Older blog entries for uweo (starting at number 21)

fefe found another bug in ftpcopy.

And i wasn't even surprised when i saw his mail. In fact i had a bad feeling about the last changes in the handle of the primary target. I wasn't comfortable with initialentity() (too much "magic"), and thought about rewriting it, but then all my tests passed, and i told myself "new code is worse than working code".

Right. Too bad that there was no working code.

Regarding testing: I really need to automate the tests.

5 Apr 2001 (updated 5 Apr 2001 at 14:02 UTC) »
mrorganic: i love you merkins. If you don't know how to fly an airplane or to protect your valuable espionage machines then be quiet, but don't call for more military action. (killing a chinese pilot certainly _is_ military action)

A war because you lost your espionage toy? Get real. The world will be a safer place without it.
The chinese usually don't kill foreigners, but war is quite likely to.

End of flame.

olandgren wrote:

It's really surprising how easy life becomes when you realize that you are competent, can get stuff done, and are not something completely worthless. It's very interesting how the positive feedback cycle works.
Yes, but never forget that lesson. And don't forget to help others to get competent, for your own sake.
Q: What happens with this code:
sockfd=accept(fd, (struct sockaddr *)&sin, &sinl);
if (sin.sin_family==AF_INET6) 
  if (sinl<sizeof(struct sockaddr_in6))
   return ERROR;
/* ok */
if it happens to meet a glibc-2.2 / linux-2.2.18 system?

A: The kernel sets sinl to 24. sizeof(struct sockaddr_in6), if taken from netinet/in.h, is 28.

Things like this aren't likely to make me happy.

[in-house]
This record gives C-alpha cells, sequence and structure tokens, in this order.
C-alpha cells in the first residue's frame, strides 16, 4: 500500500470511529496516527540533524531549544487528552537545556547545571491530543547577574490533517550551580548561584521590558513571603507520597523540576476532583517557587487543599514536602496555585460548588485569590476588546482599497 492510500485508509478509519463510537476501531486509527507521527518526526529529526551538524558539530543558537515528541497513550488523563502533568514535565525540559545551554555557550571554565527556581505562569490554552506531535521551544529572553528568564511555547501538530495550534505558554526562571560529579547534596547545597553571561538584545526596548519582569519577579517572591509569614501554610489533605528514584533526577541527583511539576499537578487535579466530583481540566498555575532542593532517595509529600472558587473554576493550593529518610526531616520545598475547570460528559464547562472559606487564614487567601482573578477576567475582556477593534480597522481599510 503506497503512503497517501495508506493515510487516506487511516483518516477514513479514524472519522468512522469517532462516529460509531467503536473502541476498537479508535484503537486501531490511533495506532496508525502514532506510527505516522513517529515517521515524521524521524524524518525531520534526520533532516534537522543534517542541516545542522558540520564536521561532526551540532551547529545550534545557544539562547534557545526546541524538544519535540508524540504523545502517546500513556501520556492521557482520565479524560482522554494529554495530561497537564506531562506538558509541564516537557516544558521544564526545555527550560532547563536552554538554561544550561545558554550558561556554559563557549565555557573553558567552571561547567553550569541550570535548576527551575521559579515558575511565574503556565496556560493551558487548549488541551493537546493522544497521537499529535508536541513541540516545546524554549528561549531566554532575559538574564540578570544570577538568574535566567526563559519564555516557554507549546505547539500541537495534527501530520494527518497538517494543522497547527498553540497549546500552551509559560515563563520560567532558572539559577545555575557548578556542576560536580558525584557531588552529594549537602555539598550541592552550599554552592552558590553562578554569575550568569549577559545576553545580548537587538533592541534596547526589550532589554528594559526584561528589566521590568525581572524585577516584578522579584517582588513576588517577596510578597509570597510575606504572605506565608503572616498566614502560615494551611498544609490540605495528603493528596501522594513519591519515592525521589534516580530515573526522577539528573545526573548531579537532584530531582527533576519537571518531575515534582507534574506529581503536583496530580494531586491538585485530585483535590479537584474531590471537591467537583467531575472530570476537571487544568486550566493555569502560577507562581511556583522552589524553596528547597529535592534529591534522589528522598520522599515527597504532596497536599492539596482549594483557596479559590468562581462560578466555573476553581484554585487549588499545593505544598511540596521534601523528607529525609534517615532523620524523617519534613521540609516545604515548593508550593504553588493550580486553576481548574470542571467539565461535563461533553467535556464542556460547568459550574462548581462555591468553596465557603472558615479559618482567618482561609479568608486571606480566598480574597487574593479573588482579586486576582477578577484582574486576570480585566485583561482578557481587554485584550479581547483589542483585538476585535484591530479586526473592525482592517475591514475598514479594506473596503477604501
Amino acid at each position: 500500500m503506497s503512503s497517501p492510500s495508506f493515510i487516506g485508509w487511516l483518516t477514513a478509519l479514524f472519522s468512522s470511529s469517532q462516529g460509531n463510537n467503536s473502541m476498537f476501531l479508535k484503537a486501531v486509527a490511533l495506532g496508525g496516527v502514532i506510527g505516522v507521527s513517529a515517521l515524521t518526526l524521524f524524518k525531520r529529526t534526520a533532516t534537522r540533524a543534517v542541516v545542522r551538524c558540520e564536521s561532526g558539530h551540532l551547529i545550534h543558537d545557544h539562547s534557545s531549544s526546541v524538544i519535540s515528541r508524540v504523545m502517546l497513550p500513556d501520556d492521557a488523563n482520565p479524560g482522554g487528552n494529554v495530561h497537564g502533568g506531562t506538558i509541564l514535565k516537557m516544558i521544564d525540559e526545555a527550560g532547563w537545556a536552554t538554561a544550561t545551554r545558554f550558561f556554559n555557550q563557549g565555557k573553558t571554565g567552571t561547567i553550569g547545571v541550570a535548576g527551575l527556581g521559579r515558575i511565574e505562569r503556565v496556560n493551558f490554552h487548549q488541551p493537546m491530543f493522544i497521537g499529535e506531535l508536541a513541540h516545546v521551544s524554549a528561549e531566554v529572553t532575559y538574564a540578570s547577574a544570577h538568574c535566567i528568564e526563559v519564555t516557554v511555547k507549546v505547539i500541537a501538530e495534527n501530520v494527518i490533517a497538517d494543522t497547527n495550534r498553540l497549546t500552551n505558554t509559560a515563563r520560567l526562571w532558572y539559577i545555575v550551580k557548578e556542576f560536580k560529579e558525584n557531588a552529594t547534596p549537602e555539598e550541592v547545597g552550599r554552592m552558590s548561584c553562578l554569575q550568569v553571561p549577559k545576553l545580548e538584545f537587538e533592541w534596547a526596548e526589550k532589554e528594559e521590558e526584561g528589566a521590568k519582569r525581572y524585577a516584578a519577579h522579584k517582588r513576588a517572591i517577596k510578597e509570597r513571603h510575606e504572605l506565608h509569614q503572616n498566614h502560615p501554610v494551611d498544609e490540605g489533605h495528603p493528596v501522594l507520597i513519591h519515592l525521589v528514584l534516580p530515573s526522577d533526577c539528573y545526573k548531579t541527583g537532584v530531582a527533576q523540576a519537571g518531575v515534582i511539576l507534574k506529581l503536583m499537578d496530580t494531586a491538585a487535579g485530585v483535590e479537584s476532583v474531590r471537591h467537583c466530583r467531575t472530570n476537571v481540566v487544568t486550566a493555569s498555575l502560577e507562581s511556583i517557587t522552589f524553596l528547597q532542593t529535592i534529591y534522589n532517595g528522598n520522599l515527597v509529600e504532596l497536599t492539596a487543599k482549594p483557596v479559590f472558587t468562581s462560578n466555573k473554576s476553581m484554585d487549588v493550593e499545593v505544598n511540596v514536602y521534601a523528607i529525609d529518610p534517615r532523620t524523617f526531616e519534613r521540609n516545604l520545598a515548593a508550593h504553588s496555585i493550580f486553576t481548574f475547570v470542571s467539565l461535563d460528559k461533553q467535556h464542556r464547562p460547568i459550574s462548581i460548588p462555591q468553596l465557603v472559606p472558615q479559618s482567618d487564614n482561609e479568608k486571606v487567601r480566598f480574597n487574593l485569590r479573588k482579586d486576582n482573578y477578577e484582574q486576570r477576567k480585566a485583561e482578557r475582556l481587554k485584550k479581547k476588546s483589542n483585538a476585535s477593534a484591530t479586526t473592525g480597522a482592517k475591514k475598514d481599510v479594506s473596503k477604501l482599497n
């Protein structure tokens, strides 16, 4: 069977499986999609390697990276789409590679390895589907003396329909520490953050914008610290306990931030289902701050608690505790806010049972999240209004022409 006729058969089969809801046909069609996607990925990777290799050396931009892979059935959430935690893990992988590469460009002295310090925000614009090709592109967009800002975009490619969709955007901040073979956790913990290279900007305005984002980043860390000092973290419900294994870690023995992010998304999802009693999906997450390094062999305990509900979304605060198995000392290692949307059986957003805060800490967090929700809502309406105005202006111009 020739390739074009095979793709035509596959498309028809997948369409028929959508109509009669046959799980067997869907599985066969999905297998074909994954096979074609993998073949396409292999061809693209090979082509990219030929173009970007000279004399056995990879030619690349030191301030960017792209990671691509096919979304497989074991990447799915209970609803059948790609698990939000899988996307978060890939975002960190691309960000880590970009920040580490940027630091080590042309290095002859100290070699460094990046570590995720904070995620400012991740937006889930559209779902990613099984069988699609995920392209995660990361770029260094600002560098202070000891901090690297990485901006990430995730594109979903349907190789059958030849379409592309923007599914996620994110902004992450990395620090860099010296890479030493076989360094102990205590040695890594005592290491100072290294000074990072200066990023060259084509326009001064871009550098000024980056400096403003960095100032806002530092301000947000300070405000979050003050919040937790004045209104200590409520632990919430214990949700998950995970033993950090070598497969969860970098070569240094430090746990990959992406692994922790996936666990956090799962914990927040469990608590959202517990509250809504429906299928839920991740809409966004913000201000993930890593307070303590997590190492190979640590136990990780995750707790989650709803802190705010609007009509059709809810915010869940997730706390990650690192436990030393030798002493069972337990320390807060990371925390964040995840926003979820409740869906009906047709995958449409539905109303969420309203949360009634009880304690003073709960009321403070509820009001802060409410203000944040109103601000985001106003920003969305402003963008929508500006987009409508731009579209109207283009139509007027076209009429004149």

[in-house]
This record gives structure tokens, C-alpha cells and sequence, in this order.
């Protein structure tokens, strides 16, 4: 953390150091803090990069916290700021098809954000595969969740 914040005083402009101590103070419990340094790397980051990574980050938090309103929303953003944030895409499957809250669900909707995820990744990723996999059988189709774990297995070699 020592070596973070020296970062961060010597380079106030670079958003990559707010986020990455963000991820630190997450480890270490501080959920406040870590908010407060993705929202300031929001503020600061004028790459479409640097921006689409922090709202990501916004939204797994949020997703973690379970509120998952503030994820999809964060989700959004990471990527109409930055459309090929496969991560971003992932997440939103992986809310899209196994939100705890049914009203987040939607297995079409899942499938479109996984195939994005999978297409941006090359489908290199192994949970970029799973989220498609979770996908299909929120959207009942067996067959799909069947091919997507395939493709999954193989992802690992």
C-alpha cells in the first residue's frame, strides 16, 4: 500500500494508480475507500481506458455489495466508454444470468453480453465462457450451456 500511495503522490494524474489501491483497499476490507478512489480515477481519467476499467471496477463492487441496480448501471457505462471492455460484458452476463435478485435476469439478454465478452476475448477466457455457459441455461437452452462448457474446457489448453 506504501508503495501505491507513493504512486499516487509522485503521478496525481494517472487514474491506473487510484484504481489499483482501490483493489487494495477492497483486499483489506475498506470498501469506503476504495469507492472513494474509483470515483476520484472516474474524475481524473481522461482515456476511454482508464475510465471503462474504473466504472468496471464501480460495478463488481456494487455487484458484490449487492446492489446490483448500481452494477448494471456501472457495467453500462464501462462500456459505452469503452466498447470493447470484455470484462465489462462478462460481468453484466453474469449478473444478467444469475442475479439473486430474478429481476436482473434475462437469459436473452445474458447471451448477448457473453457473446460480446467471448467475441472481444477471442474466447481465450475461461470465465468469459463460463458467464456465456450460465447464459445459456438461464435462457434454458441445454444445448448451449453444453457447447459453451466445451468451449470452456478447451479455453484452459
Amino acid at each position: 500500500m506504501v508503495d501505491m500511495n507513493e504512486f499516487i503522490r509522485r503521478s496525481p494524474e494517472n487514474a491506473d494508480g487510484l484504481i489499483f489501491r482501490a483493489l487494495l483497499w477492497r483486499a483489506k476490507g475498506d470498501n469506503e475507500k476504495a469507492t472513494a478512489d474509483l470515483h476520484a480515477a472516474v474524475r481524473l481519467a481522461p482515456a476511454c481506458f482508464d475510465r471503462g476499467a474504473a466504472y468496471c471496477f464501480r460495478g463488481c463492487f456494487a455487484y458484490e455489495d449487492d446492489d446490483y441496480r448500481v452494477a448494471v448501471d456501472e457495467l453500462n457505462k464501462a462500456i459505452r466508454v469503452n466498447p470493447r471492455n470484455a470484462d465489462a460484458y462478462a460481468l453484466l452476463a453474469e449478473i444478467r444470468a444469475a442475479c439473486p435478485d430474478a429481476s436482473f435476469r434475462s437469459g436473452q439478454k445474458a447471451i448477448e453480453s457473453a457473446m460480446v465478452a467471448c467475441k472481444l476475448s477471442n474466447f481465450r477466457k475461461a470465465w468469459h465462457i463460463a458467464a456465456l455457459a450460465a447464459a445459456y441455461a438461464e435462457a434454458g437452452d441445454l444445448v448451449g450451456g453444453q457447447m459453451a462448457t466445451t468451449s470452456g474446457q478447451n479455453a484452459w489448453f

Back from vacation. 180 hours ago the world looked quite good. Now it's cold, rainy and dark. Oh well.
No, i don't mind rain. It's just that the rain is cold, which isn't really how i like it.
Oh well, i'll return some day. I liked the people.

I released ftpcopy-0.3.6 on tuesday and also update the strhash distribution. I also began to cleanup the udpserver code, but stumbled at the point where i had to update the documentation.

The problem is that pod is not good enough, texinfo can't generate manual pages. Let's sort the important points:

  1. i'm not going to duplicate information. It's bad enough that code, --help output and documentation can get out of sync, anything more is just not acceptable.
  2. any system i work on shall have all needed tools installed by default.
  3. i want manual pages. They don't have to be perfect.
  4. i want reasonable html output (this rules out pod).
  5. i also like printed manuals.

I feel a temptation to write the documentation in texinfo and use a slightly modified man2html for the manual pages, but that's still not good enough.

It seems that i'm never satisfied with whatever solution i use for manuals. I started with ASCII text, then i used texinfo, tried a number of other documentation systems, went back to texinfo (using a number of wrappers around it, it didn't like umlauts back then), tried html, tried a number of html wrappers, want back to nroff / man, and finally i tried pod. Not a single solution lasted for more than a year.

Work hasn't been funny this week. I'm again at the point i've been in september and october, and that's alarming, meaning that i'm not feeling well here anymore (and judging from what i hear some other people share this feeling).
I'm tired of doing patchwork on other peoples projects, especially since i don't see any chance to finish my own stuff. I'm also tired of getting spam complaints. I'm tired of the misorganisation here. I'm tired of not having the wrench needed to assemble a 19'-rack (it's not the only tool missing).

Almost nothing happened at home. I'm tempted to move. But where to? Simple answer: somewhere near the coast (being able to reach the sea in less than 2.5 hours? Really tempting). But it seems that 99% of the job openings are in the other direction.

To make it short: I'm still totally demotivated and only waiting for the vacation to start, which will happen 2001-03-03.
I'm going to be _far_ away from any computer, i hope.

But still, there are promises to keep and things to be done:

  • wrote the qmail-sendmail replacement, which just replaces the commandline sendmail emulation in the qmail package (in case you wonder: you almost certainly don't need it).
  • released ftpcopy-0.3.5. There's no really important reason to update.